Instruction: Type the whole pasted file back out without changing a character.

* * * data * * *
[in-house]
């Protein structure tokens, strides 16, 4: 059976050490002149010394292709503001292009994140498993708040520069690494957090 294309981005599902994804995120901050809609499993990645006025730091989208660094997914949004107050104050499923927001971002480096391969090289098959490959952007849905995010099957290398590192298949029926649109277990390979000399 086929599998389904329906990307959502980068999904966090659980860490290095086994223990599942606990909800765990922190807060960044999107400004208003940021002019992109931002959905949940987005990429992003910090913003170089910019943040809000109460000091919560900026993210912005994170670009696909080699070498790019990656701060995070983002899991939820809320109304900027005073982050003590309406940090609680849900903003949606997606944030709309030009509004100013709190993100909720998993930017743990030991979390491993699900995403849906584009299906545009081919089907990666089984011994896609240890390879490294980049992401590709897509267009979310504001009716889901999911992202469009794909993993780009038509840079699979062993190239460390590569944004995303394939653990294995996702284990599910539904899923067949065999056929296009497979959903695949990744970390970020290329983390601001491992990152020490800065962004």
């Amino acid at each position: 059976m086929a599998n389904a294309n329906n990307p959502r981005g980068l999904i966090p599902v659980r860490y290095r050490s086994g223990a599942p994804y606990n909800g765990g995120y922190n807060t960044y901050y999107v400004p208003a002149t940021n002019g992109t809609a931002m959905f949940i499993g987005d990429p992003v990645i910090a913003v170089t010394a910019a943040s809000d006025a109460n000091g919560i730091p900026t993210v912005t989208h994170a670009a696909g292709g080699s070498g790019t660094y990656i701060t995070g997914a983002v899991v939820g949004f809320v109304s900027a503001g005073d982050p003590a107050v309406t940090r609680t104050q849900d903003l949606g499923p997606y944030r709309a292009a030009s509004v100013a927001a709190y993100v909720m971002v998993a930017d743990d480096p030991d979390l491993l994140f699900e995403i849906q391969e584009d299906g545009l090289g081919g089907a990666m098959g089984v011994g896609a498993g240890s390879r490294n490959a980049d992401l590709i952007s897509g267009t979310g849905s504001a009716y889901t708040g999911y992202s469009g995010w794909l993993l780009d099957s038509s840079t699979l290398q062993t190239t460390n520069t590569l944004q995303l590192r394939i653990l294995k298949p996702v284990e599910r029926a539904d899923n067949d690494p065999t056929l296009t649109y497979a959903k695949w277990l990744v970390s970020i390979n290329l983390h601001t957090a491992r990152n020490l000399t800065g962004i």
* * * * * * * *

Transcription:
[in-house]
């Protein structure tokens, strides 16, 4: 059976050490002149010394292709503001292009994140498993708040520069690494957090 294309981005599902994804995120901050809609499993990645006025730091989208660094997914949004107050104050499923927001971002480096391969090289098959490959952007849905995010099957290398590192298949029926649109277990390979000399 086929599998389904329906990307959502980068999904966090659980860490290095086994223990599942606990909800765990922190807060960044999107400004208003940021002019992109931002959905949940987005990429992003910090913003170089910019943040809000109460000091919560900026993210912005994170670009696909080699070498790019990656701060995070983002899991939820809320109304900027005073982050003590309406940090609680849900903003949606997606944030709309030009509004100013709190993100909720998993930017743990030991979390491993699900995403849906584009299906545009081919089907990666089984011994896609240890390879490294980049992401590709897509267009979310504001009716889901999911992202469009794909993993780009038509840079699979062993190239460390590569944004995303394939653990294995996702284990599910539904899923067949065999056929296009497979959903695949990744970390970020290329983390601001491992990152020490800065962004």
């Amino acid at each position: 059976m086929a599998n389904a294309n329906n990307p959502r981005g980068l999904i966090p599902v659980r860490y290095r050490s086994g223990a599942p994804y606990n909800g765990g995120y922190n807060t960044y901050y999107v400004p208003a002149t940021n002019g992109t809609a931002m959905f949940i499993g987005d990429p992003v990645i910090a913003v170089t010394a910019a943040s809000d006025a109460n000091g919560i730091p900026t993210v912005t989208h994170a670009a696909g292709g080699s070498g790019t660094y990656i701060t995070g997914a983002v899991v939820g949004f809320v109304s900027a503001g005073d982050p003590a107050v309406t940090r609680t104050q849900d903003l949606g499923p997606y944030r709309a292009a030009s509004v100013a927001a709190y993100v909720m971002v998993a930017d743990d480096p030991d979390l491993l994140f699900e995403i849906q391969e584009d299906g545009l090289g081919g089907a990666m098959g089984v011994g896609a498993g240890s390879r490294n490959a980049d992401l590709i952007s897509g267009t979310g849905s504001a009716y889901t708040g999911y992202s469009g995010w794909l993993l780009d099957s038509s840079t699979l290398q062993t190239t460390n520069t590569l944004q995303l590192r394939i653990l294995k298949p996702v284990e599910r029926a539904d899923n067949d690494p065999t056929l296009t649109y497979a959903k695949w277990l990744v970390s970020i390979n290329l983390h601001t957090a491992r990152n020490l000399t800065g962004i």